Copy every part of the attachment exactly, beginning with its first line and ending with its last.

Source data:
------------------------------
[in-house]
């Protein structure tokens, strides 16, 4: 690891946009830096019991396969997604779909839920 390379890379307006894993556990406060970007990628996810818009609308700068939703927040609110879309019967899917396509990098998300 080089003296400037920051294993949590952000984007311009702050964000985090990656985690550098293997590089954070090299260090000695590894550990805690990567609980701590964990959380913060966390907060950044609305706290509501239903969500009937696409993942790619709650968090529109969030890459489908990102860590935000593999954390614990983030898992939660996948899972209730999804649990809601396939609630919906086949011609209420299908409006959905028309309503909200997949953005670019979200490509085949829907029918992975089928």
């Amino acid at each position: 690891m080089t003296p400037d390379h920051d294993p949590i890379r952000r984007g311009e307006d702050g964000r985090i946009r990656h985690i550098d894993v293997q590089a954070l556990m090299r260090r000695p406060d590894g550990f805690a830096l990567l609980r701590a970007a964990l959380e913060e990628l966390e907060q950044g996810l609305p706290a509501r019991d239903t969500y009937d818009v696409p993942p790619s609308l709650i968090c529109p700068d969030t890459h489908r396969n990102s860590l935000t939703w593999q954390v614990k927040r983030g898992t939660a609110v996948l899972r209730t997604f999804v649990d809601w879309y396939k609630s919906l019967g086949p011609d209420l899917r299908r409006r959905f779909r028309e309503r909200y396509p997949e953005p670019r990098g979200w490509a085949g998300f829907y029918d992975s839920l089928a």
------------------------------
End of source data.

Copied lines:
[in-house]
């Protein structure tokens, strides 16, 4: 690891946009830096019991396969997604779909839920 390379890379307006894993556990406060970007990628996810818009609308700068939703927040609110879309019967899917396509990098998300 080089003296400037920051294993949590952000984007311009702050964000985090990656985690550098293997590089954070090299260090000695590894550990805690990567609980701590964990959380913060966390907060950044609305706290509501239903969500009937696409993942790619709650968090529109969030890459489908990102860590935000593999954390614990983030898992939660996948899972209730999804649990809601396939609630919906086949011609209420299908409006959905028309309503909200997949953005670019979200490509085949829907029918992975089928």
């Amino acid at each position: 690891m080089t003296p400037d390379h920051d294993p949590i890379r952000r984007g311009e307006d702050g964000r985090i946009r990656h985690i550098d894993v293997q590089a954070l556990m090299r260090r000695p406060d590894g550990f805690a830096l990567l609980r701590a970007a964990l959380e913060e990628l966390e907060q950044g996810l609305p706290a509501r019991d239903t969500y009937d818009v696409p993942p790619s609308l709650i968090c529109p700068d969030t890459h489908r396969n990102s860590l935000t939703w593999q954390v614990k927040r983030g898992t939660a609110v996948l899972r209730t997604f999804v649990d809601w879309y396939k609630s919906l019967g086949p011609d209420l899917r299908r409006r959905f779909r028309e309503r909200y396509p997949e953005p670019r990098g979200w490509a085949g998300f829907y029918d992975s839920l089928a």